Mortal Kombat II
Mortal Kombat 3 - 175
100% - 8 of 10
Multi-JAMMA Mortal Kombat
PCB ROM Revisions
Kombat JAMMA Plus Button Map
The Entertainment Software Ratings Board
(ESRB) was created at the end of 1993 as a
result of Mortal Kombat hitting the home consoles. This was to keep
congress from regulating the video game industry and why we have ratings on
every game today.
was my 1st
arcade game I ever purchased. It was a dedicated Mortal Kombat 2 cabinet made by
Midway. This cabinet was running every Mortal Kombat 1 through 4
with the highest ROM revision that was produced for the arcades.
Super High Impact PCB game boards
were also inside
tied together with
Clays Mult-Jamma kit.
There is probably enough space to squeeze 3 more PCBís inside if I wanted to. It
was sort of having a
mini arcade collection. For more info and pictures, check out my Multi-Jamma
Why use a Mortal Kombat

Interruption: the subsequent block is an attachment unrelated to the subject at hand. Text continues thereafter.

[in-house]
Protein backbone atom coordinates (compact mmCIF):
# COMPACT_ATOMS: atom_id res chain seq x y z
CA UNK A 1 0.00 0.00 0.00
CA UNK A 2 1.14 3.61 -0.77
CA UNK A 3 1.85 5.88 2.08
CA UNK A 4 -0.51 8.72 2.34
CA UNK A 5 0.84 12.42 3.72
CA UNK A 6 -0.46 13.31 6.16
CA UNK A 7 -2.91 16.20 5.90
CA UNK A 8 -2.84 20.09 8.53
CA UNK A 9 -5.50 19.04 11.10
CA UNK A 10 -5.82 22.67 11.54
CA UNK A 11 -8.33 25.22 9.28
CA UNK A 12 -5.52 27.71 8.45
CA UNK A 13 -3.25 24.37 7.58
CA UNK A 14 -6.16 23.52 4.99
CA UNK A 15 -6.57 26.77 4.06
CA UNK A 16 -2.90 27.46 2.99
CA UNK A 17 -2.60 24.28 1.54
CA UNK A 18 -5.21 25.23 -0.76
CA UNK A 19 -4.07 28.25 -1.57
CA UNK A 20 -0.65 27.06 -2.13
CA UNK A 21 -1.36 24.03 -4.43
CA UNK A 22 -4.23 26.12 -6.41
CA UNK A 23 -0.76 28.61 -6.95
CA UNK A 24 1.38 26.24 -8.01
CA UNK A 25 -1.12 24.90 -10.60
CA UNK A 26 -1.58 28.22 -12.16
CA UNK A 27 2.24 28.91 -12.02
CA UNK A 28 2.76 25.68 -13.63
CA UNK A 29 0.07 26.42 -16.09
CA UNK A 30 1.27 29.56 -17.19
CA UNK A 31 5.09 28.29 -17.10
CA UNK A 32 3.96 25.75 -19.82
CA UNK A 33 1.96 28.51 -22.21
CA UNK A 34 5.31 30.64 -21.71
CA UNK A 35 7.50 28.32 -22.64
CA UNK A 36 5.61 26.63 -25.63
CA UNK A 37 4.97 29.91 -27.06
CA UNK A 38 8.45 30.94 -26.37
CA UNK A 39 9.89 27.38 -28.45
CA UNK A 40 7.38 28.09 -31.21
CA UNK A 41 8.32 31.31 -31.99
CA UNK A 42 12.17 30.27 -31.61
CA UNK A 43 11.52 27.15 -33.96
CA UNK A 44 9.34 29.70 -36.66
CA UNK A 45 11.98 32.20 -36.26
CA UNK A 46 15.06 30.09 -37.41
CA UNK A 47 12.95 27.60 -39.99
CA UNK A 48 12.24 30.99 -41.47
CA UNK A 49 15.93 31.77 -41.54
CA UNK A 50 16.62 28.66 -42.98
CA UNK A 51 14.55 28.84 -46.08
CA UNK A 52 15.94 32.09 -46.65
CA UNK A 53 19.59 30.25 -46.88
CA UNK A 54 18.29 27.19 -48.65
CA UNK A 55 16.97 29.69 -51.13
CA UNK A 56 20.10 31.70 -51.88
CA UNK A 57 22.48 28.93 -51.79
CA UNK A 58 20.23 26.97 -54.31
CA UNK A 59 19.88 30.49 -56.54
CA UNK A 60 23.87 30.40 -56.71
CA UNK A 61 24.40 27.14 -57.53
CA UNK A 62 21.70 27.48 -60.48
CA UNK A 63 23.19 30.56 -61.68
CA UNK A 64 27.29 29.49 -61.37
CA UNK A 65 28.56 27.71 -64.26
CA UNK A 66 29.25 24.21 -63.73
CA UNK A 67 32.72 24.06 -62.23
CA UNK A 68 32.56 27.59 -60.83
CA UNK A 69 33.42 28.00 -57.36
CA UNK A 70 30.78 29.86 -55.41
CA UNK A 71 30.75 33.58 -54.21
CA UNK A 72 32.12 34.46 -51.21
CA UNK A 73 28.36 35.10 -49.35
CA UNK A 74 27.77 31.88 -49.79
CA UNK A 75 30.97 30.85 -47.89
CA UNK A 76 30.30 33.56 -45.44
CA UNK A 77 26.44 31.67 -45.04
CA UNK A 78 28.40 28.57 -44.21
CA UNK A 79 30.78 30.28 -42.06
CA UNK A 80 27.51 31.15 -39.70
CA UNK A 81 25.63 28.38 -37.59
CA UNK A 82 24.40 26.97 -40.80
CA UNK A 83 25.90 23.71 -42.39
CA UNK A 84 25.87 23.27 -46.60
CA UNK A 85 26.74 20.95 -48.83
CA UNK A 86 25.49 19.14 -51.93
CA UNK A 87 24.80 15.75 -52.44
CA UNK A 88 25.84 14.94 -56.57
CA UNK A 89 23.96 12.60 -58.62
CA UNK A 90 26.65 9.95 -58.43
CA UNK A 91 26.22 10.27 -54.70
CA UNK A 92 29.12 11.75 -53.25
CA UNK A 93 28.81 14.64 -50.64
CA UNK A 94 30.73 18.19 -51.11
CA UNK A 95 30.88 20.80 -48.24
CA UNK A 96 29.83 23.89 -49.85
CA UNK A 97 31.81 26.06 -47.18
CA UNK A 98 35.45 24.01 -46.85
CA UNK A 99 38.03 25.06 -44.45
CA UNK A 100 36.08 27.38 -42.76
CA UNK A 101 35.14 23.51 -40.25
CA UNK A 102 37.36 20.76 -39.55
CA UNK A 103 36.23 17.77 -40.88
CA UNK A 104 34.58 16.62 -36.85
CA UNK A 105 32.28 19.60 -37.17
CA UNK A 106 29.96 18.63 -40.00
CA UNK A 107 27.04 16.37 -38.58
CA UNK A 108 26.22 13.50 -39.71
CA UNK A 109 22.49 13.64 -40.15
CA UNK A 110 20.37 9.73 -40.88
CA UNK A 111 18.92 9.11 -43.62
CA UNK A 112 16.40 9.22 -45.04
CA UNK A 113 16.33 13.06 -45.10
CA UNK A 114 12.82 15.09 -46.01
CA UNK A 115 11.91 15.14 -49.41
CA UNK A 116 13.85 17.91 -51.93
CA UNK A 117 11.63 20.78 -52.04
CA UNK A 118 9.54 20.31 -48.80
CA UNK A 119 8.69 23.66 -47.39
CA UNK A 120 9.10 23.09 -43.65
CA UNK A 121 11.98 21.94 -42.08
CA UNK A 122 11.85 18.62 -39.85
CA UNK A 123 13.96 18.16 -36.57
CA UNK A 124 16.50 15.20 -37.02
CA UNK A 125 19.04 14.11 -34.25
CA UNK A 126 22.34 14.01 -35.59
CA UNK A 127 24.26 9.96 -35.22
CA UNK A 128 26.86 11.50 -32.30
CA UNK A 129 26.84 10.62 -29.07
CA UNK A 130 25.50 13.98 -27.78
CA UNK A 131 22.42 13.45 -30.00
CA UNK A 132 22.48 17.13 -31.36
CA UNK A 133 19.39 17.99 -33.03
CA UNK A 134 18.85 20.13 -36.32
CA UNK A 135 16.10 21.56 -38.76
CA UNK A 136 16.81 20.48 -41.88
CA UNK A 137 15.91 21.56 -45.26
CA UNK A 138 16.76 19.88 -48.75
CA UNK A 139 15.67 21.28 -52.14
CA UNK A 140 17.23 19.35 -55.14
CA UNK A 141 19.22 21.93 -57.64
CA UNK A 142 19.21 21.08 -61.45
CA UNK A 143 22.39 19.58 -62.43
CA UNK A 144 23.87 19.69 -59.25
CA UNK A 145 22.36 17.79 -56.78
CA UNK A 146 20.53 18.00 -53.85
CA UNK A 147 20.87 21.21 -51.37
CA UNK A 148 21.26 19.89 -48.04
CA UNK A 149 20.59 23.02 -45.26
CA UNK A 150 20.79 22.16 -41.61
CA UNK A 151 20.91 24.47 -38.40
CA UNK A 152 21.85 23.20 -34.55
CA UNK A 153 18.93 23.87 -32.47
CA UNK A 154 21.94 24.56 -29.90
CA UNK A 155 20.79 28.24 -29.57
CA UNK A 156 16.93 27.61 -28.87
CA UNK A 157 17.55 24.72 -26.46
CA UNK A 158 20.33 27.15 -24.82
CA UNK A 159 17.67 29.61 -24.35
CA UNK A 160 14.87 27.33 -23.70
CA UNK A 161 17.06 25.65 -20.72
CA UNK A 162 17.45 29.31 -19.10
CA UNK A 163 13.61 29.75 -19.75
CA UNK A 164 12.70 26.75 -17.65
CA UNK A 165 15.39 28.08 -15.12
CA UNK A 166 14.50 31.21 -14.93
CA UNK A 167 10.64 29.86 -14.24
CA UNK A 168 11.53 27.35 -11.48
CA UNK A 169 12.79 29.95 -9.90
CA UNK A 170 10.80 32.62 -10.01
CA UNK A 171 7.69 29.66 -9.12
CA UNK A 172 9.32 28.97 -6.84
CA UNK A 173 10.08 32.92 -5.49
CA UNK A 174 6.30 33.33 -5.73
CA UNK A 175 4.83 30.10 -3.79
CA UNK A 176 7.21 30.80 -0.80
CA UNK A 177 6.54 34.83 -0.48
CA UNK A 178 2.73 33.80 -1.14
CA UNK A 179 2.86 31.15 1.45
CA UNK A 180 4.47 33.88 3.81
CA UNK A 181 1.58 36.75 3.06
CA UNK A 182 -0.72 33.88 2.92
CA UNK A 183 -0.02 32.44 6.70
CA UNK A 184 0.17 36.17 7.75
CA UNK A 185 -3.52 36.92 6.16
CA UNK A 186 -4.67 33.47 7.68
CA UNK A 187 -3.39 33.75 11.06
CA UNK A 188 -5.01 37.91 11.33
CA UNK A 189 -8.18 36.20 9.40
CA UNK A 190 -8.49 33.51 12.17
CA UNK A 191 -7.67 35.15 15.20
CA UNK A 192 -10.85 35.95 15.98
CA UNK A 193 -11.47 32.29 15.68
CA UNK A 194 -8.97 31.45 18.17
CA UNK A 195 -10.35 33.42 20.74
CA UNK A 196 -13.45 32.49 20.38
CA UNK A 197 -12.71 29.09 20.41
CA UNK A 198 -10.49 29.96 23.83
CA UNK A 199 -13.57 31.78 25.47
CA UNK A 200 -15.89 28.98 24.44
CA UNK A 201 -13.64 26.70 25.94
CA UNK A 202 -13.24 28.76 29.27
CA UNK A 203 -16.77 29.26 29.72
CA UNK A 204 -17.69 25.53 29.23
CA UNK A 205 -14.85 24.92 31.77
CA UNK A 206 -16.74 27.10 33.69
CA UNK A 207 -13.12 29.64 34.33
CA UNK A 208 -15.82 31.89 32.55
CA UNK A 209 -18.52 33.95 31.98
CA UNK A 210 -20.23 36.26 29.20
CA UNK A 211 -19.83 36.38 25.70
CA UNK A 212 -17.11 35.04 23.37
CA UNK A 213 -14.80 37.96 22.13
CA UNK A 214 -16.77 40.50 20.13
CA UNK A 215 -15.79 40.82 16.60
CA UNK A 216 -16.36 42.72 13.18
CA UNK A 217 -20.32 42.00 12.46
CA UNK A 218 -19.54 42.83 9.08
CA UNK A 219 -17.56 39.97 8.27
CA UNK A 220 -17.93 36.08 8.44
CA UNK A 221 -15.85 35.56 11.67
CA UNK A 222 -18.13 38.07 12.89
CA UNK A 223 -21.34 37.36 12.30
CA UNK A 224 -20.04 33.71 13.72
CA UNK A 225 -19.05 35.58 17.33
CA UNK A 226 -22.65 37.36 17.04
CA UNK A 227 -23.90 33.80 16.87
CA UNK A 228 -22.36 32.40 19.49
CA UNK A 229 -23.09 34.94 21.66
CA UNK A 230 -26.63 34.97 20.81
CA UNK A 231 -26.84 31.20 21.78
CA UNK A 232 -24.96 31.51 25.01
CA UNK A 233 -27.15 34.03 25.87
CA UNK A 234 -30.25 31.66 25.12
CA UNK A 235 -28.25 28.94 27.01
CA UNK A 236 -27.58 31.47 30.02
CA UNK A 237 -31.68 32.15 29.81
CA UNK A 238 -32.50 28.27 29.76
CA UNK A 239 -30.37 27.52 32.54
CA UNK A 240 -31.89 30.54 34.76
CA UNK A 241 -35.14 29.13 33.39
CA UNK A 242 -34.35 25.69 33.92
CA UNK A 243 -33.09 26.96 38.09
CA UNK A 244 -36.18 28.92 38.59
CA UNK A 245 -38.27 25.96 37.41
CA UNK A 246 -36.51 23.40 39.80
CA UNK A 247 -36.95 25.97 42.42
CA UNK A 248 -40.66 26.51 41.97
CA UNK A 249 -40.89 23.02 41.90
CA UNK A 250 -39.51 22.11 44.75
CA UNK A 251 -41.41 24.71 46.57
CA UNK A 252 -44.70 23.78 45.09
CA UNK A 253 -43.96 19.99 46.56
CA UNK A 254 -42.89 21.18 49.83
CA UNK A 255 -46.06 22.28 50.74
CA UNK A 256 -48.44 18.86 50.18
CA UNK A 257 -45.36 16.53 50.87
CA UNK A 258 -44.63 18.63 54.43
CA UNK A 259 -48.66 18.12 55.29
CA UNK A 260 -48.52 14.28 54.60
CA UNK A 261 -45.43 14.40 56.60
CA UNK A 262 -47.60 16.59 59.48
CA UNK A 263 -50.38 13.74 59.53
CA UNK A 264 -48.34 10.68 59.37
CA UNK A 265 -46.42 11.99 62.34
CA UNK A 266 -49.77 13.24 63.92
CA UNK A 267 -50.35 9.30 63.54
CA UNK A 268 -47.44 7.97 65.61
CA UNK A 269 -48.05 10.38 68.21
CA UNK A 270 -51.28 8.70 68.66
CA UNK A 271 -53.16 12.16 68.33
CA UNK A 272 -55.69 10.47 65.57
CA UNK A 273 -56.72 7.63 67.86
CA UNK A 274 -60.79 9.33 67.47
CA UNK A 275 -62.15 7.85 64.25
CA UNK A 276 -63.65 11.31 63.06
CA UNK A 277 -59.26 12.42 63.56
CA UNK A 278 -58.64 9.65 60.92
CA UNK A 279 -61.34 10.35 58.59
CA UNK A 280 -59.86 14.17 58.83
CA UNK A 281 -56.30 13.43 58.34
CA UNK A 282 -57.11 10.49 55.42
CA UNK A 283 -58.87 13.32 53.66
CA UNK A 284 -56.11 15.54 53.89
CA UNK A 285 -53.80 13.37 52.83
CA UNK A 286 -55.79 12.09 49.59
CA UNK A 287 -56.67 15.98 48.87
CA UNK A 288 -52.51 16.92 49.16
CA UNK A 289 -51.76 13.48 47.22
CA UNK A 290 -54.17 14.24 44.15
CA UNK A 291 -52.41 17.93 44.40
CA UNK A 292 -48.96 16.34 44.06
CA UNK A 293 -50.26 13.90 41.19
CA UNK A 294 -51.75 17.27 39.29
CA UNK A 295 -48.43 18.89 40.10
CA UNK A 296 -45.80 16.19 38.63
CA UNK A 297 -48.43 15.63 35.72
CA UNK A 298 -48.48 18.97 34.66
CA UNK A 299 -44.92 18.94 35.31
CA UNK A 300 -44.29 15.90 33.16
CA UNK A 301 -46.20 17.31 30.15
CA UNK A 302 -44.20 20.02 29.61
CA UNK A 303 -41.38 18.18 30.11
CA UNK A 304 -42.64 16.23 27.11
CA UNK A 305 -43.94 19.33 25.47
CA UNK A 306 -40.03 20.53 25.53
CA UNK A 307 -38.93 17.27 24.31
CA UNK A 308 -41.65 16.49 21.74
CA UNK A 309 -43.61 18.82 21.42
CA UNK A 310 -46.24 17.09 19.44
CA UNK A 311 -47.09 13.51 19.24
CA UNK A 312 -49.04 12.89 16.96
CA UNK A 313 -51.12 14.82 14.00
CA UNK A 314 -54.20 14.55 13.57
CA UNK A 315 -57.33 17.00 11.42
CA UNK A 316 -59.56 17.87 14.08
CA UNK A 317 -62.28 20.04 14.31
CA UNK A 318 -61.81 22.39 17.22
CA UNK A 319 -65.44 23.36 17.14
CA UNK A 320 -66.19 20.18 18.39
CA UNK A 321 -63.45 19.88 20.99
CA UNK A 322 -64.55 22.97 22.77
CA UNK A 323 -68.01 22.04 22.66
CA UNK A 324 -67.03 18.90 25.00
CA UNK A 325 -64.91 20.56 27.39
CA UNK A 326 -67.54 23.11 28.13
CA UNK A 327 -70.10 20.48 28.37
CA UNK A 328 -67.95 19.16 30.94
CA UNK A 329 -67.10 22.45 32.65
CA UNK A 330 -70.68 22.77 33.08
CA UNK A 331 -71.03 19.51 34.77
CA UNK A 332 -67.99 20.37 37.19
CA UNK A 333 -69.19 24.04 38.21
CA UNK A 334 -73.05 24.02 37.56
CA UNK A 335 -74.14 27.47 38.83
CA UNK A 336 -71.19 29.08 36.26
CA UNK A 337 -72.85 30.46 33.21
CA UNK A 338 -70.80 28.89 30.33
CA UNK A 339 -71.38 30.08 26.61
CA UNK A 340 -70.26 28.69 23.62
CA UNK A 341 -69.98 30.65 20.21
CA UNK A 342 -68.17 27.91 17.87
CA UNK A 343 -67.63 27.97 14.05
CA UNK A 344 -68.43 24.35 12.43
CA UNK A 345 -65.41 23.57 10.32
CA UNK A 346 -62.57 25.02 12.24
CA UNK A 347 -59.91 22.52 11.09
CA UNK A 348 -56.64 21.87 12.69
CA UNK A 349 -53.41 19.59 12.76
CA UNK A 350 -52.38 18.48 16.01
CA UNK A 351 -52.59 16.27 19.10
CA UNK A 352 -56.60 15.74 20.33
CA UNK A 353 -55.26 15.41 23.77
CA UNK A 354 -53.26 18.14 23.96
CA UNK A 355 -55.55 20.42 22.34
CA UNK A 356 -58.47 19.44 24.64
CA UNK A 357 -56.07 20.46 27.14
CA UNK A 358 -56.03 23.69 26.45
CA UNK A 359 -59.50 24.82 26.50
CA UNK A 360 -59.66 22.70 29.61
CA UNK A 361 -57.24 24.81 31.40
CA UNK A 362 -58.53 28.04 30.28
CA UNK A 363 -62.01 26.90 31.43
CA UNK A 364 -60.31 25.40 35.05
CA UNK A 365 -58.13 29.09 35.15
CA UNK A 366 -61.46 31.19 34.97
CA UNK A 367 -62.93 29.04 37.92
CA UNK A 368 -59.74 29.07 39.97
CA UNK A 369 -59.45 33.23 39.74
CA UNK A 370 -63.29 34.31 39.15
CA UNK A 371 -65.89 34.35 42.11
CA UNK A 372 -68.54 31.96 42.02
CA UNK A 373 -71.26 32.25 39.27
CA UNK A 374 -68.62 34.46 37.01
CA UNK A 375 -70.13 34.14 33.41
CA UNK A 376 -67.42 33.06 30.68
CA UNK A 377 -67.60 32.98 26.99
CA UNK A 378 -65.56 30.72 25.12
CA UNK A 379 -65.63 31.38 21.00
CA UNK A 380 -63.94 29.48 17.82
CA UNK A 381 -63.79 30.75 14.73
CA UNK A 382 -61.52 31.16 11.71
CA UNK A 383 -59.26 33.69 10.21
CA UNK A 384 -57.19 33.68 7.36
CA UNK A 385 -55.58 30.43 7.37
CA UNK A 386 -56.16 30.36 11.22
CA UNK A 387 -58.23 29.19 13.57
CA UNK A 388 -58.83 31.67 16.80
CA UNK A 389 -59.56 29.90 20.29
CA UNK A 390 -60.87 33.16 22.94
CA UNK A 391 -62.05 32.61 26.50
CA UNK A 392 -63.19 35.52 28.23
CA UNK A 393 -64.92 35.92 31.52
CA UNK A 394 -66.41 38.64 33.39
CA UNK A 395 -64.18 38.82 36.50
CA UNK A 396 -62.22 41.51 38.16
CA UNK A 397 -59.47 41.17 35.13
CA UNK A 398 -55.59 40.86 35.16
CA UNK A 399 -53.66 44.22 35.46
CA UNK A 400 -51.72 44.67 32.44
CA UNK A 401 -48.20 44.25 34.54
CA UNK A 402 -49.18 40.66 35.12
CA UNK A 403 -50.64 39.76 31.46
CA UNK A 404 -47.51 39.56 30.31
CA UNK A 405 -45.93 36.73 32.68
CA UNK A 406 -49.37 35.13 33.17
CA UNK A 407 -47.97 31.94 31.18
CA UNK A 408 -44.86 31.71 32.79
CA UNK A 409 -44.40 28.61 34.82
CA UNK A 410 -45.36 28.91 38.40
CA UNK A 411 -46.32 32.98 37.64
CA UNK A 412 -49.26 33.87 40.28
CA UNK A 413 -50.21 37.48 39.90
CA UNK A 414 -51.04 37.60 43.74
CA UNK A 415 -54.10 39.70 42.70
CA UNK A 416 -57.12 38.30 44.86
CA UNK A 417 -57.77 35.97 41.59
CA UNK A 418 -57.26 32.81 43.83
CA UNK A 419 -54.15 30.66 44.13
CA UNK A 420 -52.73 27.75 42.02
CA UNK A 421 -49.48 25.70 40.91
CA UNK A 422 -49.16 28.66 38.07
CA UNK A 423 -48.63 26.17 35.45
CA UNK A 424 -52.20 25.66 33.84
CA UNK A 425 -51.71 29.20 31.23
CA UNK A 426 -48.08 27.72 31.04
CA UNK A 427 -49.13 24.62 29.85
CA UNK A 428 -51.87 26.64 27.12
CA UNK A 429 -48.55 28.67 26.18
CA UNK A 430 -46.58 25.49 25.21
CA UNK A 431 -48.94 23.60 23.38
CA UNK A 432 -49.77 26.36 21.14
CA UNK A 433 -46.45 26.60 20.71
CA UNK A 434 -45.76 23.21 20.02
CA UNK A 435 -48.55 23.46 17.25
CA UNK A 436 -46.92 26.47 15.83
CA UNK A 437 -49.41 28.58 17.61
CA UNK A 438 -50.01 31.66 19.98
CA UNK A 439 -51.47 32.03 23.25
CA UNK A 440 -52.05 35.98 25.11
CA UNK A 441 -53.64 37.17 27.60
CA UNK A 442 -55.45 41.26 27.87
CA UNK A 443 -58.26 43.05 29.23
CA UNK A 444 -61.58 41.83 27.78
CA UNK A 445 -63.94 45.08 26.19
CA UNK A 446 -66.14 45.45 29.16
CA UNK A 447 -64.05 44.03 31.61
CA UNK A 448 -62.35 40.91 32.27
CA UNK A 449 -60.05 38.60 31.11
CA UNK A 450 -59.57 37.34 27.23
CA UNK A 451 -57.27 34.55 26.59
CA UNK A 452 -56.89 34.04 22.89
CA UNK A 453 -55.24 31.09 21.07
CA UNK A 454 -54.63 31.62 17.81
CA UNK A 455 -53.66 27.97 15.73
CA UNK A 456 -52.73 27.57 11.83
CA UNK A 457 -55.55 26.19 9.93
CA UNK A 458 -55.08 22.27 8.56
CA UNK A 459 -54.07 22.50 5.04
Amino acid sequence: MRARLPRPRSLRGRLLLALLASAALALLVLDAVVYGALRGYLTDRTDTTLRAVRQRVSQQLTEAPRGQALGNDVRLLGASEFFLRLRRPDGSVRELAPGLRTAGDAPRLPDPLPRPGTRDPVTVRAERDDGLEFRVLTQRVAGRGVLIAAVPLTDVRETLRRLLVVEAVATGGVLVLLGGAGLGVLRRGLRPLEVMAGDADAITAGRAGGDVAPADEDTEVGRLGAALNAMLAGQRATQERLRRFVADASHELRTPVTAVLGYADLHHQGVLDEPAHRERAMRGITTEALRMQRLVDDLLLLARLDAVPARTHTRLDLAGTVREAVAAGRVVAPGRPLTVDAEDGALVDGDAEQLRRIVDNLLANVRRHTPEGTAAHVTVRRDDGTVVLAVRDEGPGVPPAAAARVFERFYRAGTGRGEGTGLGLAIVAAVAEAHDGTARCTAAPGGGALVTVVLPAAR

cabinet? Well there are a couple of reasons besides liking the franchise. If you didnít
already know, Mortal Kombat is a JAMMA + game with 2 joysticks and 12 buttons
therefore making it a good candidate to play a lot of other games. JAMMA + is
nothing more than a standard JAMMA game with additional
headers/connectors for other controls. The display is a standard resolution monitor that is
the Mortal Kombat II from eBay after browsing for one for about six months. It was being
auctioned as a Mortal Kombat combo 2 and 3. The combo idea intrigued me
and later gave me the idea to put all of them in one cabinet. It was in decent
shape being advertised as an 8 or 9 out of 10. It took a while to have it
shipped but it was worth the wait. At the time, I didnít know about checking if
a collector or dealer had one in the Google
Video Game Marketplace or
Video Game Collecting newsgroups
Killer List of Video Games (KLOV) back then.
I probably could have saved a little by finding a local game but I was still
happy with the purchase. I recommend doing some research for prices
and technical issues on a game prior to purchasing.
caught onto the MK craze after seeing the 1st one at
in Virginia one Saturday. There was a crowd of people buzzing about how great
the digitized graphics were at that time. It reminded me of the movie
Trouble in Little ChinaĒ which I loved as a kid.
You canít beat
fast martial arts, colorful characters and the supernatural.
After I saw some of the special moves and fatalities, I later became a fanatical